Sierraman

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Y'all heard about Vicente Fox's pamphlets that tell Mexican illegals how to survive in the Arizona/NM desert, so that they can make it to AMerica through that route. Yeeps! He likes them coming though. When they do, they make money to send back to Mexico. It's money for him when Mexicans live in America.
 

DOC HARRIS

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Sierraman said:
Y'all heard about Vicente Fox's pamphlets that tell Mexican illegals how to survive in the Arizona/NM desert, so that they can make it to AMerica through that route. Yeeps! He likes them coming though. When they do, they make money to send back to Mexico. It's money for him when Mexicans live in America.
It is a sad commentary that all of the above posts regarding WHY the illegals(UNLAWFULS!) are still coming across like flies is true. I am as upset about those facts as anyone - however if you would think what would be the results to MANY industries in the US if we were to absolutely stop the influx of illegals - - really give some thought to it - - the entire country would be in BIG DOO-DOO! I deplore that fact, and it aggravates me to say it - but it is true.. And how LONG has this problem been going on??? How many Liberally-DOMINATED Democrat CONGRESSES - House of Representatives AND Senate - been propounding - "We Must be FAIR - we must take care of the entire World because - because - because - - - the POOR chirrun of the World have nothing to eat - an on and on and on?" How long, Oh Lord - how long??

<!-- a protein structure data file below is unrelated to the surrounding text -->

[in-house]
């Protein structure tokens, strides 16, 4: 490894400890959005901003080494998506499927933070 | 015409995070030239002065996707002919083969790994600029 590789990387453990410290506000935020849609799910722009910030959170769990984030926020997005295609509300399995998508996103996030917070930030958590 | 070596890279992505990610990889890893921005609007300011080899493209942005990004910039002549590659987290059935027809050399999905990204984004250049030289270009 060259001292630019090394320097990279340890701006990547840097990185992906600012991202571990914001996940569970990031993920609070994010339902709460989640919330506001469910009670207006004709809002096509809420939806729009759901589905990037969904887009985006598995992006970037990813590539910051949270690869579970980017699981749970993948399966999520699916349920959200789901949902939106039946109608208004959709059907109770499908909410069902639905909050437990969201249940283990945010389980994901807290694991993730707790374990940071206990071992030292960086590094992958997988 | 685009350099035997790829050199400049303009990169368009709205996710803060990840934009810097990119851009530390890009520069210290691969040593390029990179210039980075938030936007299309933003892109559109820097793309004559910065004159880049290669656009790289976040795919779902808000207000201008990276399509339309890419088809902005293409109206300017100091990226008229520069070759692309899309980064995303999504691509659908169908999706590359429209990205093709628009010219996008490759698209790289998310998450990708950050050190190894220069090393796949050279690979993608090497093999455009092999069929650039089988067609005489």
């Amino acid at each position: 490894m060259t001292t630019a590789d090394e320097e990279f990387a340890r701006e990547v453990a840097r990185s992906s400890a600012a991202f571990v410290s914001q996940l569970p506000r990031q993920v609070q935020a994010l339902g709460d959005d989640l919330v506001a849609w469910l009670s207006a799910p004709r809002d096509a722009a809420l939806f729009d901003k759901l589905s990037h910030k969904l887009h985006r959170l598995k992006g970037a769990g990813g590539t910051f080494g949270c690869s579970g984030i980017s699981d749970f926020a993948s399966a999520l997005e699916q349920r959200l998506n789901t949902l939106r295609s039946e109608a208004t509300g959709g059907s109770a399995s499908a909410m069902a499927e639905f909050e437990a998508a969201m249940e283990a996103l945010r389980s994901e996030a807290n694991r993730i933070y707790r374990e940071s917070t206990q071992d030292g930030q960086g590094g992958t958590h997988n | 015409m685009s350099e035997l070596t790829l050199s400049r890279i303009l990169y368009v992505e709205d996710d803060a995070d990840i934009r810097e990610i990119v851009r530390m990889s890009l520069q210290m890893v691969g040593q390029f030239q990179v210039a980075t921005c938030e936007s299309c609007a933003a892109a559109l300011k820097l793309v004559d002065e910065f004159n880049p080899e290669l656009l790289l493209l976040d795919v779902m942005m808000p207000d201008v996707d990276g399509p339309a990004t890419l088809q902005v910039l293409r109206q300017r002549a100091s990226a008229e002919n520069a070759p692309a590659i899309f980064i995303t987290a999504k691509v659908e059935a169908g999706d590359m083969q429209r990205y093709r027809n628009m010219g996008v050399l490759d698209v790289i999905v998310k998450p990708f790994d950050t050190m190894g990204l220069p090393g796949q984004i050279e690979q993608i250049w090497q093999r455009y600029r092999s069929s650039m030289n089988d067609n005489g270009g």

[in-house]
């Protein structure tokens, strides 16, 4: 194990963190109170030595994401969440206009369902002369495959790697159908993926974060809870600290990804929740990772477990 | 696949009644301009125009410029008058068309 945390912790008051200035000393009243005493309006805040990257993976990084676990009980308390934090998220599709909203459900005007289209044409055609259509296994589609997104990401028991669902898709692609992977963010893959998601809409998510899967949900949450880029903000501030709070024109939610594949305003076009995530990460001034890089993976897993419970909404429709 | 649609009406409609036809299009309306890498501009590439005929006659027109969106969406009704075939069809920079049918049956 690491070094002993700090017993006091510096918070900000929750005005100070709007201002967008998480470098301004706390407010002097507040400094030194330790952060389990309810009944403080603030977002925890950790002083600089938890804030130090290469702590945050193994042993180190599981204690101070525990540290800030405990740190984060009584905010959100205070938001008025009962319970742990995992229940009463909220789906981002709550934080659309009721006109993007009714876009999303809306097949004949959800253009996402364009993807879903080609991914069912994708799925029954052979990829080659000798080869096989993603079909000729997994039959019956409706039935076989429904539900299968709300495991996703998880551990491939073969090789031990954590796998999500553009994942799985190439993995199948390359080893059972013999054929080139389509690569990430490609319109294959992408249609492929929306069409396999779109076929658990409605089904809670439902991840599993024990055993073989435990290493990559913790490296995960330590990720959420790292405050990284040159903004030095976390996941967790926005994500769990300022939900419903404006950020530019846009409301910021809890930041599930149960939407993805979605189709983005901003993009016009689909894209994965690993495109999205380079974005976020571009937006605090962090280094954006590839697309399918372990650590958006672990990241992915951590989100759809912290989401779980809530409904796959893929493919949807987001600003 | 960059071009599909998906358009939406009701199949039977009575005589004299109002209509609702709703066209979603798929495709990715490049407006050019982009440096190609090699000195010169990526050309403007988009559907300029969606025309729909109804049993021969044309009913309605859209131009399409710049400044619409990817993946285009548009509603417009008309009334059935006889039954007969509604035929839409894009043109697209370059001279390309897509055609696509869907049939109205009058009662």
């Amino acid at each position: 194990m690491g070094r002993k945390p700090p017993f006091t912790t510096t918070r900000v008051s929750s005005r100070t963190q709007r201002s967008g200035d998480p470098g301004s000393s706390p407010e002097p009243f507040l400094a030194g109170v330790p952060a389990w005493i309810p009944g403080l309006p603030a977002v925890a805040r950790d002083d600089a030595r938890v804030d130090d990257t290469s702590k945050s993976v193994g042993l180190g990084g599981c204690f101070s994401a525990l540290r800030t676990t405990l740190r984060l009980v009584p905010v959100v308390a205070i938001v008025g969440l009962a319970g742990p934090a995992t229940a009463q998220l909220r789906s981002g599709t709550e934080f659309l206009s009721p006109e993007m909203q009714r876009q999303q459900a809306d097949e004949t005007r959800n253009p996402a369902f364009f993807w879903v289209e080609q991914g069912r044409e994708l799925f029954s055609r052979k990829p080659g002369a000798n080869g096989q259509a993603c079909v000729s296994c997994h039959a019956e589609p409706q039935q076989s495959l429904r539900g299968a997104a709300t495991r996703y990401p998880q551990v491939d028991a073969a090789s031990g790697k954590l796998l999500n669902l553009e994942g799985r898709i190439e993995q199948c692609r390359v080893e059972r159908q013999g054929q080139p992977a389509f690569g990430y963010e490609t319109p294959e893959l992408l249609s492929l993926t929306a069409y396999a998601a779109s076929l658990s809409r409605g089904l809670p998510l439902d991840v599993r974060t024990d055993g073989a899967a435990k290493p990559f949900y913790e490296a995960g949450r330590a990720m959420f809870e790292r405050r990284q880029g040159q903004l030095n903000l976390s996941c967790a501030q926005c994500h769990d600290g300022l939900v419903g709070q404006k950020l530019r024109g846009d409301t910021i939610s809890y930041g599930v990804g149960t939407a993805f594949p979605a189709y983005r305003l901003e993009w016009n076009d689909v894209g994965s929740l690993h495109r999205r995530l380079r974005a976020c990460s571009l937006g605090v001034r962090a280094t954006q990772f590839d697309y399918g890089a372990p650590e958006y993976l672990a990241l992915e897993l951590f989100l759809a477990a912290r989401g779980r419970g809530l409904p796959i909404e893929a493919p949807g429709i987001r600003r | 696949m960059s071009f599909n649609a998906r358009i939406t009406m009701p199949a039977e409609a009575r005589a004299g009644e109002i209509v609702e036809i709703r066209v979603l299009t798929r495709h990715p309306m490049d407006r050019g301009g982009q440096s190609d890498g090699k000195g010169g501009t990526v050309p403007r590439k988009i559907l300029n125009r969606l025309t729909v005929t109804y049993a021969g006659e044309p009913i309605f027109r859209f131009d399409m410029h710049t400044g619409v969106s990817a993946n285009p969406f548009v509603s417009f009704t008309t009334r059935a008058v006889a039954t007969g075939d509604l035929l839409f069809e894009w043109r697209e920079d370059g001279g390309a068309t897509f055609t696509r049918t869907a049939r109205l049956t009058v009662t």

This is an ABSOLUTELY TRUE story! Many years ago in the Los Angeles Area where I had my practice I had a patient who immigrated (legally) from Chile (South America). After we had gotten to know each other for a few weeks, he told me that his family and friends in Chile were furious with him because he had not sent them handsful of Diamonds, Rubys, Emeralds, Pearls - Gold Nuggets - - even CASH that they absolutely believed was laying around in the streets and gutters of the Land of the Free and Rich - they wanted their "SHARE", and he could NOT convince them that that was a dream and that there was not precious gems laying around on the ground! He had a hard time convincing me that his people really believed that, but he swore to God that is was true. THIS is the kind of crap the US is facing, with the help of the disagreeable LEFT Wing Liberal Democrats! You confront them with those situations and they, of course, would - - -what? - RIGHT! - Ricochet! Change the subject. "Well, That is not the question. THIS is the question!"

CUT ME SOME SLACK! DON'T GET ME STARTED!!
 
A

Anonymous